Sometimes I listen to podcast in bed…and fall asleep. Sometimes that’s kind of cool, because I awake two hours later in a totally different episode.

    My favourite podcasts are sffaudio and hppodcraft.com – the H.P. Lovecraft literary podcast, hosted by Chris Lackey and Chad Fifer.
    http://hppodcraft.com/

    The first podcast I used to listen to on a regular base was from a well known astronomy professor here in Germany. His name is Harald Lesch and his podcast are so great that you think you could graduate in astrophysics next week.
    http://en.wikipedia.org/wiki/Harald_Lesch

    Then came the Yog Radio Podcast, hosted by Paul Maclean (http://www.yog-sothoth.com/wiki/index.php/Paul_Maclean) and it’s awesome spin-off News from Pnakotus, hosted by Paul Mclean and Chris Lackey.
    http://www.yog-sothoth.com/content/

    Last year I was very proud to interview the two hosts of hppodcraft.com. Being a Lovecraft fan for nearly two decades, I listened through their episodes twice in a row and particular episodes three to four times. The episodes are about half an hour long so I could listen to two or three per day.

    I also listen to a lot of stuff in german. The audiodrama and the audiobook has a long tradition in Germany. My parents gave me tons of cassettes when I was a kid and I listen to everthing from SF to horror to crime and still do. My kids are adiodrama fans as well and we enjoy the Three Investigators together, because this series runs since 1979 with the same speakers. We listen to audiobooks on long car rides, at lunch or just while doing the housework.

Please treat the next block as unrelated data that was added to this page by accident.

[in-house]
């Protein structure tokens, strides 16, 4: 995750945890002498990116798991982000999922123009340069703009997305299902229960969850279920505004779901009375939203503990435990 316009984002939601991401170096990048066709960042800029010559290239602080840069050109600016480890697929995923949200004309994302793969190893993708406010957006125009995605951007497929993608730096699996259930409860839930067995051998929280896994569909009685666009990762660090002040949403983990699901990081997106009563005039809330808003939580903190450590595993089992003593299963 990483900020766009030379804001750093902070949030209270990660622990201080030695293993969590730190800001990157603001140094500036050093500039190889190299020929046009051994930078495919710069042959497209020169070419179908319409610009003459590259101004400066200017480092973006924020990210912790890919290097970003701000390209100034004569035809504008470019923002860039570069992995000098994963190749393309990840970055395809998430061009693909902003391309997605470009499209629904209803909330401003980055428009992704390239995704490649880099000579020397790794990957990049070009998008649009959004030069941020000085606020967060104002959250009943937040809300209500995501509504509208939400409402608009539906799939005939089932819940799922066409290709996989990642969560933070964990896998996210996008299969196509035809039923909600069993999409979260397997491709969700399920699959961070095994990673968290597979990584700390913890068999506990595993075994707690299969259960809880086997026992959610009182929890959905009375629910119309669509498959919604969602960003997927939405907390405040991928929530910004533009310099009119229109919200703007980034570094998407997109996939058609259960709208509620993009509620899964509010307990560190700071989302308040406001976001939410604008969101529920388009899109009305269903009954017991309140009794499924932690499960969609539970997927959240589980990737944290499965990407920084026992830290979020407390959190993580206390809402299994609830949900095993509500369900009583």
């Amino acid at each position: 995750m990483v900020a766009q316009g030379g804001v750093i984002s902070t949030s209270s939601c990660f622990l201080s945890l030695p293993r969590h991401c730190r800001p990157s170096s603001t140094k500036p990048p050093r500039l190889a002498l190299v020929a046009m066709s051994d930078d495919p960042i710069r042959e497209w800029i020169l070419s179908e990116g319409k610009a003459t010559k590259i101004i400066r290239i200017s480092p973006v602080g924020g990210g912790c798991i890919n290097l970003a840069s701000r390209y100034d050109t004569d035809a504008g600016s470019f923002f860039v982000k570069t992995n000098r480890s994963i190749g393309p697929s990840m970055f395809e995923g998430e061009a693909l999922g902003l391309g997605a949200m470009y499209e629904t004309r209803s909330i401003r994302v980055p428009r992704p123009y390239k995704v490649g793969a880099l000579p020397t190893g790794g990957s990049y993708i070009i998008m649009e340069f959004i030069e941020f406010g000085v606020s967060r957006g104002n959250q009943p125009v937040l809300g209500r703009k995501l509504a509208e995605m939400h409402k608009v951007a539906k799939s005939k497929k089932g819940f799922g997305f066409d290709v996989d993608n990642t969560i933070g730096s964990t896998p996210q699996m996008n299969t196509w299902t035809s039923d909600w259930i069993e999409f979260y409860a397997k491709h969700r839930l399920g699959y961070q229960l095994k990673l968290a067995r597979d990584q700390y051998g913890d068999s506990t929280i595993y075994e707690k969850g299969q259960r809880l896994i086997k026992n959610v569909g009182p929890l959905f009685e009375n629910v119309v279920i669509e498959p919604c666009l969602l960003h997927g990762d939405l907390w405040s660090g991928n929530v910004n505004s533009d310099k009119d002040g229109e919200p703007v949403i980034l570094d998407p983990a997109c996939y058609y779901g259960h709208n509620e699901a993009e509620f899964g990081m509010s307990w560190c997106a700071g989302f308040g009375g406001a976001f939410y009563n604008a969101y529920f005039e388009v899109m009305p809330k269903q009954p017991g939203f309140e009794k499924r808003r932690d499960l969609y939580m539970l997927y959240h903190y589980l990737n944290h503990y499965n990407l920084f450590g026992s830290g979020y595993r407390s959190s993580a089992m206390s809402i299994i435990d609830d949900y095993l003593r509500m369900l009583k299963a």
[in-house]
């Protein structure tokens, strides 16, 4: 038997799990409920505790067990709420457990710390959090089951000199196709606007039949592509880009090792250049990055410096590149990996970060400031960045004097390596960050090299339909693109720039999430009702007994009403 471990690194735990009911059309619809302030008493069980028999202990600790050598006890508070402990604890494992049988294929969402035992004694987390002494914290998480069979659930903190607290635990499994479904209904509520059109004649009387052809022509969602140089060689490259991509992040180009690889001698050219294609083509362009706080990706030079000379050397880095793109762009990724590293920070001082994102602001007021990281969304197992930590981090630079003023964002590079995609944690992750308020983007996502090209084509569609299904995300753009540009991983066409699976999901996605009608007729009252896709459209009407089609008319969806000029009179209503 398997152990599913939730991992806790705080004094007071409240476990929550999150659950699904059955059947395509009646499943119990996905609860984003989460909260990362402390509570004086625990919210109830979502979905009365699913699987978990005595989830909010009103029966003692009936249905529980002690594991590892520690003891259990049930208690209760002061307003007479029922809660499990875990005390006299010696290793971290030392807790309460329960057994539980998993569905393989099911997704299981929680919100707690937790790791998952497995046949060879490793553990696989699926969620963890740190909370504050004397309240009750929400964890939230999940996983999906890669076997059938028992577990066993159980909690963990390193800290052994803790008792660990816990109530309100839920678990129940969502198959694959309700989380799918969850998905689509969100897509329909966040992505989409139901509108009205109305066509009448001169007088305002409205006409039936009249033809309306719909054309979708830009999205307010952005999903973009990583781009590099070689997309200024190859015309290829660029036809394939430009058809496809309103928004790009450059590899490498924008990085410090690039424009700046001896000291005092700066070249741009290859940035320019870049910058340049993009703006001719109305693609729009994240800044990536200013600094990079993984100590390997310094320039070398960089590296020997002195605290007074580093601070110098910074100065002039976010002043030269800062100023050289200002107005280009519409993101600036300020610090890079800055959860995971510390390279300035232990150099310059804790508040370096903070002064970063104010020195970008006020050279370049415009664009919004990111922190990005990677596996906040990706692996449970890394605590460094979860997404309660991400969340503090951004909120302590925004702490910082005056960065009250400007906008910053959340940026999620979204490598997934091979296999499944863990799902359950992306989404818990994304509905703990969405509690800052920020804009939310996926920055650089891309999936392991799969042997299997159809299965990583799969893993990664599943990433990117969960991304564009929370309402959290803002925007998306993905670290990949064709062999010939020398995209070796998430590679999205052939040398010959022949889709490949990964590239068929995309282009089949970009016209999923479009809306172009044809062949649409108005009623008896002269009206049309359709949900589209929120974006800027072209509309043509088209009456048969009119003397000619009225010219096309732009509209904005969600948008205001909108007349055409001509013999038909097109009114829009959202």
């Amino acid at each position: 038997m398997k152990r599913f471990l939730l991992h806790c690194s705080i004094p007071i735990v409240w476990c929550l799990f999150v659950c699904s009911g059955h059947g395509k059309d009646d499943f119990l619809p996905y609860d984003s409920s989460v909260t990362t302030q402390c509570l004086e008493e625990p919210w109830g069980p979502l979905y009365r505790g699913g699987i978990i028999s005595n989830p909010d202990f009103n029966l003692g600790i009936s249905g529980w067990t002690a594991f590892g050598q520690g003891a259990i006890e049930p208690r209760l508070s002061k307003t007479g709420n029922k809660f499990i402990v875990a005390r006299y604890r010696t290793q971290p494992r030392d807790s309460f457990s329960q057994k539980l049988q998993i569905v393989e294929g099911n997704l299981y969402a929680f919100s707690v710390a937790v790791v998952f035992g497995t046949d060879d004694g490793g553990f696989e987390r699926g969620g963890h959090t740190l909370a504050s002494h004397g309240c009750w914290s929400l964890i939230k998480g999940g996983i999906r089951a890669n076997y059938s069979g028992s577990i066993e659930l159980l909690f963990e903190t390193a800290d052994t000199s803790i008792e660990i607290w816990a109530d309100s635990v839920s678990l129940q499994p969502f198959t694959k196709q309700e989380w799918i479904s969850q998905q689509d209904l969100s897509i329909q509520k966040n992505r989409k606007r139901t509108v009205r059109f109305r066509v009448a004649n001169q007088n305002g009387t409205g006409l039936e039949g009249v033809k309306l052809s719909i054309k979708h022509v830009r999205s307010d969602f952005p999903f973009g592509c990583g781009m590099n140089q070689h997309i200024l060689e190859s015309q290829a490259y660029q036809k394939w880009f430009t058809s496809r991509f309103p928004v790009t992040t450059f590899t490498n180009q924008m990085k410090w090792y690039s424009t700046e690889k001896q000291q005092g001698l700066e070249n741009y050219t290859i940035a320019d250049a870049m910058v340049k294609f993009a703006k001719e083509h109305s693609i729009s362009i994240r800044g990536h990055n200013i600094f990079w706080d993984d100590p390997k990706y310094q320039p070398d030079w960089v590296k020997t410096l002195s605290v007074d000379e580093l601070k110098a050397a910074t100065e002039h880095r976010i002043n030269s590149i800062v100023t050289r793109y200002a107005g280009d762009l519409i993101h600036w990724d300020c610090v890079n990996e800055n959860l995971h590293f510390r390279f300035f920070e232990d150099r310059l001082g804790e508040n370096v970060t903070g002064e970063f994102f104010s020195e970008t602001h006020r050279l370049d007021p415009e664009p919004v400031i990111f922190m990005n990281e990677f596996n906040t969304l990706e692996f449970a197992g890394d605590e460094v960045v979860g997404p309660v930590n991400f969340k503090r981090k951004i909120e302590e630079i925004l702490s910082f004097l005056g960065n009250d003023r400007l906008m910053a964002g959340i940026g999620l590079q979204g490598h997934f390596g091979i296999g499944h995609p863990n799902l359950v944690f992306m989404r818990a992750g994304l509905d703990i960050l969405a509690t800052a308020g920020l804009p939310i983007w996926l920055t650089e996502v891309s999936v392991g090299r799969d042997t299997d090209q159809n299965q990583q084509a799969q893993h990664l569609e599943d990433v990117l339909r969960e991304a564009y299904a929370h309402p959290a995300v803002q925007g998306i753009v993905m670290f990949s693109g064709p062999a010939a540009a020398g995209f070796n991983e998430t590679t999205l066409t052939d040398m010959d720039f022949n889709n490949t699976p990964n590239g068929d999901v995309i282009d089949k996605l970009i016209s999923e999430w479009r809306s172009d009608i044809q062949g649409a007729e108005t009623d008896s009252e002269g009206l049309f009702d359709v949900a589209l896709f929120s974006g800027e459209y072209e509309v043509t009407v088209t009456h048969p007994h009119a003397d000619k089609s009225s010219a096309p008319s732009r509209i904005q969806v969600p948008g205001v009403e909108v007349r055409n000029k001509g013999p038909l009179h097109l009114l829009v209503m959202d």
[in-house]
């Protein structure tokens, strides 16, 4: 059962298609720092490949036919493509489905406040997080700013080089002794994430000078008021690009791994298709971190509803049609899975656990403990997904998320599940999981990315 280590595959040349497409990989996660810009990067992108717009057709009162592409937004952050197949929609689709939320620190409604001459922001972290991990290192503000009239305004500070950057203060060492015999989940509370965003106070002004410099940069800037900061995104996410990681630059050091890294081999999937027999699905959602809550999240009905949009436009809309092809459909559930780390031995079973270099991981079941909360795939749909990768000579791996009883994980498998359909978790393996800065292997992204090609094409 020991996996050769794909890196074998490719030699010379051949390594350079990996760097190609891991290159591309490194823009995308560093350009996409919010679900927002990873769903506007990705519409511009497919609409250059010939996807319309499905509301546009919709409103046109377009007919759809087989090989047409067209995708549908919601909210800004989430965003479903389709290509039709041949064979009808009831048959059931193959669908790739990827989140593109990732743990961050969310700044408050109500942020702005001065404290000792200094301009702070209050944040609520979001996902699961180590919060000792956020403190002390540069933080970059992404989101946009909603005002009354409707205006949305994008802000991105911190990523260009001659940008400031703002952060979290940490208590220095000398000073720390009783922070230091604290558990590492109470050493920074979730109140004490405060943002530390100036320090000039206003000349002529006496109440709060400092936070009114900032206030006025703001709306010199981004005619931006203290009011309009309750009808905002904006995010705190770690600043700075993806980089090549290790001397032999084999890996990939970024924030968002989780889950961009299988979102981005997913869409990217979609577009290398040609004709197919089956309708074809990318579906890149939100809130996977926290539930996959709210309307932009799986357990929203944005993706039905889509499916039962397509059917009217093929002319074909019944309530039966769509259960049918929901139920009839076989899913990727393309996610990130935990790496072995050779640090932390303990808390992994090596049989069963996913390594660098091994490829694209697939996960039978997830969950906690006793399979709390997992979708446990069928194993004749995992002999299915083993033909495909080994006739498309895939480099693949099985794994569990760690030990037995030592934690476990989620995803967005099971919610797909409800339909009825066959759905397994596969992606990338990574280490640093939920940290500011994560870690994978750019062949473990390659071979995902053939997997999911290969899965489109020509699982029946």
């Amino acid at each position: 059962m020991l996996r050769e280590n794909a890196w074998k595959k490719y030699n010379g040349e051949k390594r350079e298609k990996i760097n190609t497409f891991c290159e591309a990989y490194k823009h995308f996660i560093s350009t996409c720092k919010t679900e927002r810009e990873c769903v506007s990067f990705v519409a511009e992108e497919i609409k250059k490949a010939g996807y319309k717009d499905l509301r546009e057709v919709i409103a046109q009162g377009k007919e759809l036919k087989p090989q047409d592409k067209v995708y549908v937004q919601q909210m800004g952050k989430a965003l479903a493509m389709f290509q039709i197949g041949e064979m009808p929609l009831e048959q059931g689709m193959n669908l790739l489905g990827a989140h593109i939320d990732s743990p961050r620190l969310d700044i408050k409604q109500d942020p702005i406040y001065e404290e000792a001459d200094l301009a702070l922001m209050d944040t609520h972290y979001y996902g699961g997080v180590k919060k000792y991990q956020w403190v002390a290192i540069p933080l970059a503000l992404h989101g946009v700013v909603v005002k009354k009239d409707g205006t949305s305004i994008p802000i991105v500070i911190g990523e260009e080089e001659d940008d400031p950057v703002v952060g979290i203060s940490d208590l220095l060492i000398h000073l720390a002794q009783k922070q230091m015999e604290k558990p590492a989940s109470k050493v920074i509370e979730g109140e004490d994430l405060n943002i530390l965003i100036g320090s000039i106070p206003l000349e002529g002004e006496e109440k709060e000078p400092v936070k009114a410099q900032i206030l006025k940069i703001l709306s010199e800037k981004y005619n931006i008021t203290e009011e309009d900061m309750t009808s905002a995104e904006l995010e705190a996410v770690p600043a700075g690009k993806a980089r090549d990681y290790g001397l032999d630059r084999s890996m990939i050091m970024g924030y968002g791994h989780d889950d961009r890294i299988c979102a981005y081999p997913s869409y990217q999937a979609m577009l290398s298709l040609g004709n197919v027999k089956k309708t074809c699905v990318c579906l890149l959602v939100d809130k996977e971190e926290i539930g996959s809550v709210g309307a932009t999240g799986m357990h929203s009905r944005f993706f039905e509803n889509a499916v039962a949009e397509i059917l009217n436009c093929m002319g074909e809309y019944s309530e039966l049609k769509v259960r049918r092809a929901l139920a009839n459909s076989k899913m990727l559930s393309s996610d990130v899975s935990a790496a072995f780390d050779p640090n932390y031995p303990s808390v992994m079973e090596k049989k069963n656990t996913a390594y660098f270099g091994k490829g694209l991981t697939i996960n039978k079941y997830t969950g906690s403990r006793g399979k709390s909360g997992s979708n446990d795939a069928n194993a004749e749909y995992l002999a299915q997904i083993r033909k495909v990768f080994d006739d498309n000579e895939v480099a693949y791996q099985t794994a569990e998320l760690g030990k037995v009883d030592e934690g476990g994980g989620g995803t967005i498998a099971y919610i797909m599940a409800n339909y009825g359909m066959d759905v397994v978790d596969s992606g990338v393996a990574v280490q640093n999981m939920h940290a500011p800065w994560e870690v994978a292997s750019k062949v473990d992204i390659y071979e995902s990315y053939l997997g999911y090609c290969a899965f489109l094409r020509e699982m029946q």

2. I have a love/hate affair with podcasts. I used to listen to about 30 different shows and listened to them everywhere. Lately, my listening has shifted to audiobooks.

    I still listen to a few podcasts (including SFFAudio) regularly. I divide the podcasts that I listen to into two groups: those that are noise and those that I have to pay attention to. Most of my podcast-listening is done at work or while waiting in doctor’s offices. Podcasts that are noise (which includes a few music podcasts), I listen to any time, one after the other. Podcasts that I have to pay attention to are consumed when I have the ability to multi-task, or when I know I can pay attention (see previous comment about doctor’s offices). I too am a shower-listener. It’s funny to read about other people listening while in the shower or while getting ready for the day/getting ready for bed. That is prime podcast time for me. That all said, lately I’ve found myself ignoring my “noise” podcasts in favor of music.

    When I listen to an audiobook, I like to have time to get invested in what’s going on. My commute to and from work is about 10 minutes each way and that is rarely long enough for me to really get into the story. Luckily (?) I travel a lot, so I end up listening to a lot of books while driving or while on planes. When I can escape from work and take a vacation, I’m a big fan of going on cruises, which are book (audio and print) binge times for me. If the book is good, if the narration has really sucked me in, I’ll find myself also listening when I’m at home instead of watching TV or playing video games. When it’s not as engaging, I find myself easily distracted so turn to printed media…or video games.